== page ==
On violence of the normal times: A review of Anveshi Broadsheet on Violence

Mohamed Shafeeq K

Anveshi Centre for Research in Women’s Studies, based in Hyderabad has brought out its latest broadsheet on the issue of Violence: Event and Structure (it can be accessed here).  The broadsheet flips the commonsensical understanding of violence as an aberrational outburst interrupting normalcy to illustrate the complex and stealthy ways in which violence – inasmuch as the term means violations of life, dignity, and property – is perpetrated in extraordinary events and unusual places as much as in daily lives and routine methods.  The editors, Parthasarathi Muthukkaruppan and Samata Biswas, set out the following objectives in their editorial: (i) to recognise violence as enmeshed in peaceful times too, (ii) to identify violence in “norms”, “values”, representations, (iii) to illustrate institutional violence (iv) in their non-physical forms too, and (v) to expose the ideology that deems certain violence legitimate. As a supplement to the editorial, the broadsheet summarizes Slavoj Žižek’s book Violence: Six Sideways Reflections where Žižek elaborates on three kinds of violence: systemic, where the violence is institutional and enmeshed in the “normal” working of politics and economy; symbolic, where the violence is the violence of language as it modulates the narration of violence; and subjective, by which is meant our commonsensical understanding of violence, like terrorism.  While the former two do not give the appearance of violence and is often understood to be the normal state of things, it is the third which captures our attention and demands our action.  The objective of critique is to not be swallowed by the subjective dimensions but maintain a critique detached enough to be able to see the systemic and symbolic aspects of violence which causes and docks the subjective ones. Continue reading “On violence of the normal times: A review of Anveshi Broadsheet on Violence”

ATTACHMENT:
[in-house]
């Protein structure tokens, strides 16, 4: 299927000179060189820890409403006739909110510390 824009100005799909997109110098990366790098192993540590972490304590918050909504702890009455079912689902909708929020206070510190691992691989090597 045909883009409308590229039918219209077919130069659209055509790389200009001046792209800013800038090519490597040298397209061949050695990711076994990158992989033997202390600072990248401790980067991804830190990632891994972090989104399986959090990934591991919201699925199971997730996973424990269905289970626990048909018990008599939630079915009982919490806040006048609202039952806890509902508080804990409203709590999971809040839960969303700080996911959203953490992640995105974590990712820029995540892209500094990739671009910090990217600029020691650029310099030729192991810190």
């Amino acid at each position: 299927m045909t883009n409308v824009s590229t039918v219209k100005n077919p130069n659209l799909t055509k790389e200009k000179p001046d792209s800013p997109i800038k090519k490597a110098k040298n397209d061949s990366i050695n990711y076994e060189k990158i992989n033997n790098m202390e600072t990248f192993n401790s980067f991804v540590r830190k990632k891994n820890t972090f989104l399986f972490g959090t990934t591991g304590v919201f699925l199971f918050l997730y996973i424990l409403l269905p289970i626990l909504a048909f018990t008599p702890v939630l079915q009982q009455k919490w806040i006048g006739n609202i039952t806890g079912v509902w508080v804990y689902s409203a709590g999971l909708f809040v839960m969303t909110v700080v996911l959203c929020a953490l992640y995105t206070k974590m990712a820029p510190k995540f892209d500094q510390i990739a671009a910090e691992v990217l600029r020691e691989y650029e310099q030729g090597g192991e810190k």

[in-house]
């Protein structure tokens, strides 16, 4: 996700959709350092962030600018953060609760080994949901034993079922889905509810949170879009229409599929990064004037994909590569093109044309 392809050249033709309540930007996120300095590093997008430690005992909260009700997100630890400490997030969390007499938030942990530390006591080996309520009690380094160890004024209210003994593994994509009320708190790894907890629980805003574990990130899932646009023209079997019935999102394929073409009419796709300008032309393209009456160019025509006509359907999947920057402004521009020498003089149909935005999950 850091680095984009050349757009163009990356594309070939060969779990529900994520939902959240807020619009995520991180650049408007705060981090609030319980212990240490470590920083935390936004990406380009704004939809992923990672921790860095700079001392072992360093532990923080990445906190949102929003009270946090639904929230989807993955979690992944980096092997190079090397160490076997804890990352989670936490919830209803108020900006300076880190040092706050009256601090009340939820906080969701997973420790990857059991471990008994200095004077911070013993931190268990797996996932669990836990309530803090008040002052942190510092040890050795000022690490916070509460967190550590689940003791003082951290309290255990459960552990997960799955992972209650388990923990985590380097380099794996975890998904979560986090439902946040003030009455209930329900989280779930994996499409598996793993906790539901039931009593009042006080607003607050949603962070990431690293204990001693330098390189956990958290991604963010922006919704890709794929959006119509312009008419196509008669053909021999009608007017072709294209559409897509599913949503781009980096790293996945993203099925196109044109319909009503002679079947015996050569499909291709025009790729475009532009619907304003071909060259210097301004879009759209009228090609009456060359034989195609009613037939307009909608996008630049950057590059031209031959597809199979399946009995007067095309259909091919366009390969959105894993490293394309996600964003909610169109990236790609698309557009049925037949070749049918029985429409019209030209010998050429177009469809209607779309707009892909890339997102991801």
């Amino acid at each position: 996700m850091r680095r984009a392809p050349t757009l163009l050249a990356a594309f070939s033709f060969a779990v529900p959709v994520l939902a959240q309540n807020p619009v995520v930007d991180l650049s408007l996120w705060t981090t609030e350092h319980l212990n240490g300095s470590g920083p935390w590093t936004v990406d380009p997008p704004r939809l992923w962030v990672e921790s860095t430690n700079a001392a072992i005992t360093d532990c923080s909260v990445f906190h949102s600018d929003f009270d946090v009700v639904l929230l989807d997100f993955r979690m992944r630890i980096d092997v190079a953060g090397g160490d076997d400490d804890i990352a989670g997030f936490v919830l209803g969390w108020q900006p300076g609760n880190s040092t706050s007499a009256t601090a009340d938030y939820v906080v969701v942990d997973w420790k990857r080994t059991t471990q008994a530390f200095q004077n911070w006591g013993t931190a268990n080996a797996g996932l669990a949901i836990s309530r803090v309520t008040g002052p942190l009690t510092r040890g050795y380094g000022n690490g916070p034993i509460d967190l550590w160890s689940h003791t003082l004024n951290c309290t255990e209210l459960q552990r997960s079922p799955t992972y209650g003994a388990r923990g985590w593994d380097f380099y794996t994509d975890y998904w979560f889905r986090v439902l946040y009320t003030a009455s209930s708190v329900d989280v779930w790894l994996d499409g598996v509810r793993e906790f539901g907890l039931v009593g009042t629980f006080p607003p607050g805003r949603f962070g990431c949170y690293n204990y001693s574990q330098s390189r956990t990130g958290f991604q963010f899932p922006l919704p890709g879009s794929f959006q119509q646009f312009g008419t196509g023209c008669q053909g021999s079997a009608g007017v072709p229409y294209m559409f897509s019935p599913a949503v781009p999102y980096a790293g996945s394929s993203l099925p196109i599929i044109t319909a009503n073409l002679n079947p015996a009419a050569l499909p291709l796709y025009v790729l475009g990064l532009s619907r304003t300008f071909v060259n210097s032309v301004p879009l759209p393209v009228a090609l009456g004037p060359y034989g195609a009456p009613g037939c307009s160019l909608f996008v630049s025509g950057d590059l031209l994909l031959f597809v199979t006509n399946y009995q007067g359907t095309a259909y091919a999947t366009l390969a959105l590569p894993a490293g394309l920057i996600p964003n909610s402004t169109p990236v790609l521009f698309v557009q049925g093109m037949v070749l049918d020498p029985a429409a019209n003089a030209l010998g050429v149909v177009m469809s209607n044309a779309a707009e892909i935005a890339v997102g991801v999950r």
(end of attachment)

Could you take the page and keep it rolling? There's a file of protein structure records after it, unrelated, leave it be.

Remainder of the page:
Why does manual scavenging continue to exist in Tamil Nadu?

V. Ramaswamy & V. Srinivasan

“Few object to liberty in the sense of a right to free movement, in the sense of a right to life and limb. There is no objection to liberty in the sense of a right to property, tools, and materials, as being necessary for earning a living, to keep the body in a due state of health. Why not allow a person the liberty to benefit from an effective and competent use of a person’s powers? The supporters of Caste who would allow liberty in the sense of a right to life, limb, and property, would not readily consent to liberty in this sense, inasmuch as it involves liberty to choose one’s profession.

But to object to this kind of liberty is to perpetuate slavery. For slavery does not merely mean a legalized form of subjection. It means a state of society in which some men are forced to accept from others the purposes which control their conduct. This condition obtains even where there is no slavery in the legal sense. It is found where, as in the Caste System, some persons are compelled to carry on certain prescribed callings which are not of their choice.”

– B.R. Ambedkar, Annihilation of Caste. Continue reading “Why does manual scavenging continue to exist in Tamil Nadu?”

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